“In particular, we are already seeing active members of the Haulage Exchange reduce levels of empty running from an industry average of around 30 per cent to less than ten per cent. This better use of available capacity is having a dramatic impact on revenue growth, operational performance and lower environmental impact.”

Environmental considerations are at the forefront of discussions involving fleet management. People need to find ways to cut their carbon footprint, reduce wear on vehicles and reduce fuel consumption for better resource management.

Braude thinks that fuel consumption is the first benefit noticed with telematics. “Through a driver change programme offered with our telematics our customers get very simple performance score that every driver can understand and every manager can understand. As you start driving scores lower that means less red events. What you see over a short period of time is an improvement in fuel consumption. Secondly you will start to see improvement in the wear and tear of the vehicles. The biggest pain is when you have to take the vehicle offline for repair.”

Watson agrees. “The transport team are responsible for managing drivers and that is when the driver performance element of telematics comes in. This type of data includes fuel economy, harsh braking, speed, harsh cornering; these sorts of elements are used by the transport team to support driver training. That then benefits the driver – it gives the driver a more relaxed workload, a more relaxed experience of the vehicle. This of course reduces fuel, reduces wear and tear, and reduces the chance of accidents.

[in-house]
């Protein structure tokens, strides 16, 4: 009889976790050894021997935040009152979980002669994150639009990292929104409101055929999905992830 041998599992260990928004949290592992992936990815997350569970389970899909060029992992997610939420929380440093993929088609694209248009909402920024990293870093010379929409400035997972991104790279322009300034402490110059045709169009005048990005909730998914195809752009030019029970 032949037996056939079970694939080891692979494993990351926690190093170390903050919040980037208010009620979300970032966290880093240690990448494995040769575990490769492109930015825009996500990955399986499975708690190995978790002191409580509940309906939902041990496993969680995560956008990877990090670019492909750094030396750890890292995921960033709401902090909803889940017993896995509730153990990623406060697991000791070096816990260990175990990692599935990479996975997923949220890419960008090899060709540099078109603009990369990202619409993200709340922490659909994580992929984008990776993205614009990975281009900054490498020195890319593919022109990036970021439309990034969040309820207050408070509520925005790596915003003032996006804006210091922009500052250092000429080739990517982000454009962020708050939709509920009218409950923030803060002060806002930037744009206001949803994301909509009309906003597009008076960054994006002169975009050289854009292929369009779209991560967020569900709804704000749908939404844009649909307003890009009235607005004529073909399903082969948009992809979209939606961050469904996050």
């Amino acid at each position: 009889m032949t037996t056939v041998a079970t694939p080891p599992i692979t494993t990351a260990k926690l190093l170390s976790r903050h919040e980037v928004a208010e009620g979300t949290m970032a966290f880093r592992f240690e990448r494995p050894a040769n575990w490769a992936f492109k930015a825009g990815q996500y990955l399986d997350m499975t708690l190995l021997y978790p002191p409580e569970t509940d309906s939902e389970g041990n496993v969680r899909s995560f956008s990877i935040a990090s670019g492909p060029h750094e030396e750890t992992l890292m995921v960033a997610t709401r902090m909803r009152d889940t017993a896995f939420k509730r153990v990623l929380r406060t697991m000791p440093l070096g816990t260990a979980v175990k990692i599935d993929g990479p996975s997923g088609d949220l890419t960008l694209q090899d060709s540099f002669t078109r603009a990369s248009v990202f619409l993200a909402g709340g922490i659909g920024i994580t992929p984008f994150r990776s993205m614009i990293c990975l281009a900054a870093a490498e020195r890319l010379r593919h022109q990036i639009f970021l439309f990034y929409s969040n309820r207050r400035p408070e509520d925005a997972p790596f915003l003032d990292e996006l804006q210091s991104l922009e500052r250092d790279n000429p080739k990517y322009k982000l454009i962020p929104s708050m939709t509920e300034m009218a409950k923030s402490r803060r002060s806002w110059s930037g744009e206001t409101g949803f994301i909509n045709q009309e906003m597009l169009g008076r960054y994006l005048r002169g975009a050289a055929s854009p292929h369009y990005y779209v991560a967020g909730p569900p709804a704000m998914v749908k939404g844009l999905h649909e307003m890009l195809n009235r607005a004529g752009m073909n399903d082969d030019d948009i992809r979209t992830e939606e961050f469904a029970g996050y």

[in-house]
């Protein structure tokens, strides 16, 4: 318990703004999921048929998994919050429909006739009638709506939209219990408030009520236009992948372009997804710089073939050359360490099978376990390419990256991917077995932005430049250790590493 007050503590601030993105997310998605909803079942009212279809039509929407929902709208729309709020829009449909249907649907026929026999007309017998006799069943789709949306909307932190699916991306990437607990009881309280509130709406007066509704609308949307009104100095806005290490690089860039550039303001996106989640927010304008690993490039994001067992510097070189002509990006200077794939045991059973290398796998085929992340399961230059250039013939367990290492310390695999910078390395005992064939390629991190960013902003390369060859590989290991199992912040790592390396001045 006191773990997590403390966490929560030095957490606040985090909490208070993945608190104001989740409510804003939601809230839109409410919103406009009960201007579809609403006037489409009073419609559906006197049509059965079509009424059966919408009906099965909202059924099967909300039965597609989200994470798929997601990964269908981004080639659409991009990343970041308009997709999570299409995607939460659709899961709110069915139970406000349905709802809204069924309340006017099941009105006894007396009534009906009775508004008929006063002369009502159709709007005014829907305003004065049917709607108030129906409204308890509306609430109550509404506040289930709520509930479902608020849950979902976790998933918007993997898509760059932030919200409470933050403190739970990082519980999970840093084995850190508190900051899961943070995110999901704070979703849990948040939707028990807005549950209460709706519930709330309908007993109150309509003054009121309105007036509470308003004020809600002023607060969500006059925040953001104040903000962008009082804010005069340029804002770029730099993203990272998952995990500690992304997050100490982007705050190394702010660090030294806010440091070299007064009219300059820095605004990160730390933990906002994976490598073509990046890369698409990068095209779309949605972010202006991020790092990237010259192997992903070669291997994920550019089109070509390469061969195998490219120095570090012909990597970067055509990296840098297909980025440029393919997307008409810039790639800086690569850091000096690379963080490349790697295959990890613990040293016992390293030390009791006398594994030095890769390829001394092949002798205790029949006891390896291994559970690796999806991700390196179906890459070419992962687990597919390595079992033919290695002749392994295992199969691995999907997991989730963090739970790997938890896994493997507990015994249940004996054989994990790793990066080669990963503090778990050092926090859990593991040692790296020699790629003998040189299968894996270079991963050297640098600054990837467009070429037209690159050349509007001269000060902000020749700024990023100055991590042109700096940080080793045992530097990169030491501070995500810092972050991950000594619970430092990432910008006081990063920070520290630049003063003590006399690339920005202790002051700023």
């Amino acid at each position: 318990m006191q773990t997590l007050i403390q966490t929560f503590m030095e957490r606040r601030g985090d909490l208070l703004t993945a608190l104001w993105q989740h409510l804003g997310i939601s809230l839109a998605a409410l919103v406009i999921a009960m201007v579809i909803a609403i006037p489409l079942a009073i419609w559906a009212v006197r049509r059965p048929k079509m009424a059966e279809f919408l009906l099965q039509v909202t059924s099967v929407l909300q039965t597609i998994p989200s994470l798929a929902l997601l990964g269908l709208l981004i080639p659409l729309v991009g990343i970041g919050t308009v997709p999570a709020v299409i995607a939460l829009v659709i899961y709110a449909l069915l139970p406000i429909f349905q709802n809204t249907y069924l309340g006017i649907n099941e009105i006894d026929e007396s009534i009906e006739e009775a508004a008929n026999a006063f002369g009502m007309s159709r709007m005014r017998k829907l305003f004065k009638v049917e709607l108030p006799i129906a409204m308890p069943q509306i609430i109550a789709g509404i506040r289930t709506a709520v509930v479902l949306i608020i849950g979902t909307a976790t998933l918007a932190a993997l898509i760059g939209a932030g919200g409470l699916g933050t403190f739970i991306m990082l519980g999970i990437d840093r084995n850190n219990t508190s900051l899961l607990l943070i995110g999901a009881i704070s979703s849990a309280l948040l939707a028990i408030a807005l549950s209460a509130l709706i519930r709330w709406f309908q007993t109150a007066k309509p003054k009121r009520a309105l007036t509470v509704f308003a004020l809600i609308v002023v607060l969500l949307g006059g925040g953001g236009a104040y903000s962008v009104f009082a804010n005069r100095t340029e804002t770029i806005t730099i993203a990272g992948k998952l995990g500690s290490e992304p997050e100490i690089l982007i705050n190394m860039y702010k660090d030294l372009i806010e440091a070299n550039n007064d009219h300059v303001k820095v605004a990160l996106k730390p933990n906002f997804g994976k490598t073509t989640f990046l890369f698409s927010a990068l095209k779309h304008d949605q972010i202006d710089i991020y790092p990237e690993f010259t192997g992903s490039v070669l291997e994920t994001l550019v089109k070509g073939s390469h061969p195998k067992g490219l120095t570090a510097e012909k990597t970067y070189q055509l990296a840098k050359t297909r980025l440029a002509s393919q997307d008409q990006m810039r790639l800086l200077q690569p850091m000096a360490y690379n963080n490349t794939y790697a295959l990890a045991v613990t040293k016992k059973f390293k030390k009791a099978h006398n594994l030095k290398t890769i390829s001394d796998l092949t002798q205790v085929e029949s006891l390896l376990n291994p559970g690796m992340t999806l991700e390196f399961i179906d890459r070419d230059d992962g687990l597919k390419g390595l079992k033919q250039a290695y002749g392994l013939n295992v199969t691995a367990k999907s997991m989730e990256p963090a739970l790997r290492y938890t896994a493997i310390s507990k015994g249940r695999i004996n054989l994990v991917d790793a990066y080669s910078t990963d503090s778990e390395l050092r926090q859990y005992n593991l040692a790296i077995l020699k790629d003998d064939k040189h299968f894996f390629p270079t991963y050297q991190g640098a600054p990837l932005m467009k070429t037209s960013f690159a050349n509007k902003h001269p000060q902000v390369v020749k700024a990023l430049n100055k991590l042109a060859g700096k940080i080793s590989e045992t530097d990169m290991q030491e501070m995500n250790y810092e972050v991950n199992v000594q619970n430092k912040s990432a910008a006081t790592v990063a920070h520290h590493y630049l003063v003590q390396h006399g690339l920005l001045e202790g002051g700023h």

“You then have the engineering data which goes to your fleet management team. If you can get the vehicle health data for example the mileage and the vehicle driving hours, it helps the schedules, it helps to understand faults before they occur and it helps them manage their schedules.”

However, obstacles to implementation can sometimes outweigh the benefits of using telematics in a fleet of vehicles.

Cost, of course, is always a consideration. “Often the return on investment for smaller fleets has failed to justify the on-going cost of telematics,” says Bunegar. “There are many acknowledged benefits, but many are not truly measurable and there is sometimes a perception that significant internal resources are required to maximise the potential of the technology. However, by integrating vehicle tracking with a freight exchange there is an opportunity to increase the value proposition for these operators.”